Perhaps instead an epic erotic sonnet

October 25, 2011 § Leave a comment

We’re nearing the Write-A-Novel-In-A-Month season so I thought I ‘d revisit one of my favorite old posts from several years ago. Several of these ideas still hold true today. All of them remain unwritten.

I’ve added in brackets some contemporary reflections.

* * *

This month, as you may know, is National Novel Writing Month. Being basically unemployed, and having completed the writing and publishing projects that had consumed my time for months, I figured I’d give it a shot. My first thought was an epic [jailhouse] erotic poem [entitled Frottage]. Not enough epic poetry written these days, and certainly not erotic poetry. In fits and starts, grunts and gasps, I made my way through a series of jaw-dropping stanzas. Write-in participants swooned at the ever-expanding girth of my word count. And then, as quickly as it began, I was finished. Done before the story was. One week into November. [Perhaps instead an epic erotic sonnet, entitled Generalities?]

The next week I began a new story. This time, I decided to go Gothic. Conjure up a little modern Poe, perhaps. If we cannot satisfy our readers’ sexual appetites, we’ll make them curl into a ball on their bed, screaming into the pristine-clean sheets, biting their pillows out of something less than pleasure. The result: a simple story of a preacher who loves his only son, but on occasion beats him within an inch of his life [or, more perverse still, to death multiple times, repeatedly healing/resurrecting his son] — claiming later to have been possessed [in reality he is the one taking possession]. The son loves his father [mostly, he just hates the being dead part] and decides that accepting his beating would be the ultimate act of love [or strange manifestation of self-preservation]. I quickly realized, within a week, there was not 70,000 words to be had in this short story.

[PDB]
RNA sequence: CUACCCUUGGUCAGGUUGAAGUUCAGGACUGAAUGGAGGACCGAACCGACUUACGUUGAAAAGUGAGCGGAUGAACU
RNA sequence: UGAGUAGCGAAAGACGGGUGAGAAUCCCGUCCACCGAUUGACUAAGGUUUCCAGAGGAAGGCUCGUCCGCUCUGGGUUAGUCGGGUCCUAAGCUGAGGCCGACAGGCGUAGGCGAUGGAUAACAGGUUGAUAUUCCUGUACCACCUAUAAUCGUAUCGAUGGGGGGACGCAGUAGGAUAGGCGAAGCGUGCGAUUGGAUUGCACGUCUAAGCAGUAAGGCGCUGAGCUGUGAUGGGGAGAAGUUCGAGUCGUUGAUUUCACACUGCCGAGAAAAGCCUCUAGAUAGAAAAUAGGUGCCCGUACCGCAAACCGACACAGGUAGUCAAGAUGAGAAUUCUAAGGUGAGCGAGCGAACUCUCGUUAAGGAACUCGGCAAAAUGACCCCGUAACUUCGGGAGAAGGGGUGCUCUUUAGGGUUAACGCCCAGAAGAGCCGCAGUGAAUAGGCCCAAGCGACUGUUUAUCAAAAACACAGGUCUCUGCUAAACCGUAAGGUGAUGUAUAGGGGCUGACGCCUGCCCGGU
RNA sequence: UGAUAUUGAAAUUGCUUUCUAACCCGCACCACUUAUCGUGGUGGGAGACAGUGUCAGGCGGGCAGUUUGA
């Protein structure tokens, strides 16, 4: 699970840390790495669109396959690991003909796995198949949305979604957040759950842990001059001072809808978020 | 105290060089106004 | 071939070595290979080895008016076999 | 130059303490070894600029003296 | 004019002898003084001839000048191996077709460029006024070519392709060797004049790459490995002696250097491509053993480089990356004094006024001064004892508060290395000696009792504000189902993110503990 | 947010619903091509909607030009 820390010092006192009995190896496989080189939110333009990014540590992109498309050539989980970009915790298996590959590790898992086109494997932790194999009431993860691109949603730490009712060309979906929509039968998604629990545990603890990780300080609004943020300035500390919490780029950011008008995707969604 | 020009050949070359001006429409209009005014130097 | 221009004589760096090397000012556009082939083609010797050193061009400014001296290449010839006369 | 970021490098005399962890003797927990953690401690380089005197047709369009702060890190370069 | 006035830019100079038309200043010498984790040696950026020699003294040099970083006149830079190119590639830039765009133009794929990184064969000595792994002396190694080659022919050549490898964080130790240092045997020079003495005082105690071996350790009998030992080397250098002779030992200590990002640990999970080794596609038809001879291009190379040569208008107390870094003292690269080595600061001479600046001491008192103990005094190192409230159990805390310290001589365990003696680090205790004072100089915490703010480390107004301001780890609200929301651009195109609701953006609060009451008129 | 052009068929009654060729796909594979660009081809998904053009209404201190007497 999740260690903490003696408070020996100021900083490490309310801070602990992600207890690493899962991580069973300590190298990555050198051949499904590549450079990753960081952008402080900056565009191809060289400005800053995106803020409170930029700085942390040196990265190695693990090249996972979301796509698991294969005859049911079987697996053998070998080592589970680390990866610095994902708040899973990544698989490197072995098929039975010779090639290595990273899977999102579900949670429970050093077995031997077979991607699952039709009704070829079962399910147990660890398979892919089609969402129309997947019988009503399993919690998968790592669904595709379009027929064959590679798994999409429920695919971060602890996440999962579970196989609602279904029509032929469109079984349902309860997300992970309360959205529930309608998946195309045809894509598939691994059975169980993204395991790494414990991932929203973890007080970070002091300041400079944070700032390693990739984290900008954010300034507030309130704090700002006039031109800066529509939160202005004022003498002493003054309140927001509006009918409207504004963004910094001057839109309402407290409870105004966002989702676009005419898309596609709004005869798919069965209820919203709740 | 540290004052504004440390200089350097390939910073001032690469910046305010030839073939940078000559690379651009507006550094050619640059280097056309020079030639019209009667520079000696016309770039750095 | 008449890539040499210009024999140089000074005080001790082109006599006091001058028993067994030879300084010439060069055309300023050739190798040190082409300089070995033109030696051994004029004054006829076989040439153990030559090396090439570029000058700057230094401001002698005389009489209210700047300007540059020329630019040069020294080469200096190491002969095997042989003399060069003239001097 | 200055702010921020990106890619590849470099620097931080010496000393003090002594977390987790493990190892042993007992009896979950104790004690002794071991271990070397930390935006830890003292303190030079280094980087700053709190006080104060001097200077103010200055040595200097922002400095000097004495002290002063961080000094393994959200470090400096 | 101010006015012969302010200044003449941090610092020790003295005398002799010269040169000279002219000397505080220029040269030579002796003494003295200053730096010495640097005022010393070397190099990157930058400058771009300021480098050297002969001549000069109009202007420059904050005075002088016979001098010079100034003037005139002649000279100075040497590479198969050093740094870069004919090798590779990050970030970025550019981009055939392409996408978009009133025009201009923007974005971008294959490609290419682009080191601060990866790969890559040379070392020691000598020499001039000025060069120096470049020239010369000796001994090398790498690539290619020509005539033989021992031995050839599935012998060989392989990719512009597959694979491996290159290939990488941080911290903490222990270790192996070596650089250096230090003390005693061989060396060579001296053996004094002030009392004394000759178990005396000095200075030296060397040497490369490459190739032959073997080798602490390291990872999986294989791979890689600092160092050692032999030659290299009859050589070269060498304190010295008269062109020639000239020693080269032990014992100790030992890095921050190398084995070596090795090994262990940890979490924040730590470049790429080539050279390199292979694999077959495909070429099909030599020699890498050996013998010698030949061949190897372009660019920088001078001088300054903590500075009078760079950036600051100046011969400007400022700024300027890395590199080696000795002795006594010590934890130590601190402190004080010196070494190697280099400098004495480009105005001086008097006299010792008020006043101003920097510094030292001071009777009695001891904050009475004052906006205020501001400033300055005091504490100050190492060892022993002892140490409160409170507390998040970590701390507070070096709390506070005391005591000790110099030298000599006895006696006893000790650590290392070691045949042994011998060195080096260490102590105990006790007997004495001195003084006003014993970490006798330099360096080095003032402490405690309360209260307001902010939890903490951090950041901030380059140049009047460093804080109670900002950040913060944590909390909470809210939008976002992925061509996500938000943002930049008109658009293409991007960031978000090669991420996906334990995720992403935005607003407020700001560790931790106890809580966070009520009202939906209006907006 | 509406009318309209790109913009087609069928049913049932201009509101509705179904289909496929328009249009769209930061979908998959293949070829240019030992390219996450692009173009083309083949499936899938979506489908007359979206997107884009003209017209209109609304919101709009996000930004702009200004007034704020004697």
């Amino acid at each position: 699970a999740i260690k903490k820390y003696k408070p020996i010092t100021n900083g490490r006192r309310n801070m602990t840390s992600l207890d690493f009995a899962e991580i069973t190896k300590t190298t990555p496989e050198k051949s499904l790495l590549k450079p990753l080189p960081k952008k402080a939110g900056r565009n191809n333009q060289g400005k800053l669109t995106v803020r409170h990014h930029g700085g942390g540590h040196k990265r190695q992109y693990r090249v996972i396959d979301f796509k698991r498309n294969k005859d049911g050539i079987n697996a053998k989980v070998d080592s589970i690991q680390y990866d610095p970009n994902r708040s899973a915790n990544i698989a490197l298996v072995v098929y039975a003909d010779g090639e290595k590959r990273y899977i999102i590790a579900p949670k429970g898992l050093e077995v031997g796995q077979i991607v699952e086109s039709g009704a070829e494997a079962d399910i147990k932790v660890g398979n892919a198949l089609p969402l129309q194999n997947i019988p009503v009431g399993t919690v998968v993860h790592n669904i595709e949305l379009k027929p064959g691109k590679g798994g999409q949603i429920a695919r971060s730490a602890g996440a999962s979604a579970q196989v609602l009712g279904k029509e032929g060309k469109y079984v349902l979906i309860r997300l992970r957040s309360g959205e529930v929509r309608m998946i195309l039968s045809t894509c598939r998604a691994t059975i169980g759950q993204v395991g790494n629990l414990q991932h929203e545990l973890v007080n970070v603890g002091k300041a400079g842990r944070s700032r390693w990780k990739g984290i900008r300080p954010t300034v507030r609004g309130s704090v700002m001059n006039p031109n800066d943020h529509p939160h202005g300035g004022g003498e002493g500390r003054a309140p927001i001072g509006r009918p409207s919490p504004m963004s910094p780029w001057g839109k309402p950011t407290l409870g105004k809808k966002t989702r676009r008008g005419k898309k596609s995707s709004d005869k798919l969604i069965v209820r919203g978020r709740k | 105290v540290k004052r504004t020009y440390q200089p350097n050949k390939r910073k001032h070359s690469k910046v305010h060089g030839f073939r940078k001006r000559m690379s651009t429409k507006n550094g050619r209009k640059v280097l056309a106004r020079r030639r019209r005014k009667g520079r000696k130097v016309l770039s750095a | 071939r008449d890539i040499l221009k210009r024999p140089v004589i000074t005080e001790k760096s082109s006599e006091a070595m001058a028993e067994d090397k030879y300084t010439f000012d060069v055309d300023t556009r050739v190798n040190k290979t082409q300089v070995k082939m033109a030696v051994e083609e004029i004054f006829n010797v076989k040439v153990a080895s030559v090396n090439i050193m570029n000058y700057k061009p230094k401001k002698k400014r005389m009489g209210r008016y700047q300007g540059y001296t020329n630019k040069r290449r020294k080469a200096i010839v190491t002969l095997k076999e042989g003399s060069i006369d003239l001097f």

The third week I devoted to a a not-so-distant not-quite dystopian future, in which the middle class has not so much revolted as gone insane. Their employers, recognizing the high cost of fuel, and succumbing to governmental pressure to “Go Green,” have granted their employees a wish: work from home [obviously an out-of-date idea — in such a future, as in the present, there will be no jobs]. The only problem, these same employees, who are no longer able to afford the appearance of luxury promised to them by the late-20th/early-21st century, have become slaves to their suburban homes and the gadgets they’ve amassed. [Or, more fitting, have accumulated, like cancer cells, seemingly by themselves.] With no refuge from what they’ve gathered for themselves [has metastasized], one couple systematically destroys their possessions in increasingly creative ways — discussing at length the beauty of burning HDTVs, cooking IPods [using their IPad to identify the proper preheating temperature] while they play in portable Bose players, and disassembling SUVs [or, for that matter, hybrids] and using the parts to create a totem commemorating the death of Mammon [in order to more faithfully celebrate its living].

But then I decided I wanted to write something socially relevant. So, this week I’ve poured myself into a writing a screenplay about a chef who loves his food creations so much that he cannot bear to have them eaten. So, in a madcap comedy he has to figure out a way to keep his job as a lead chef by serving somebody else’s food. Finally, through a series of hilarious events, he decides to try some of his own cooking. He dies from salmonella-poisoning. [Foodie culture as our new nihilism.]

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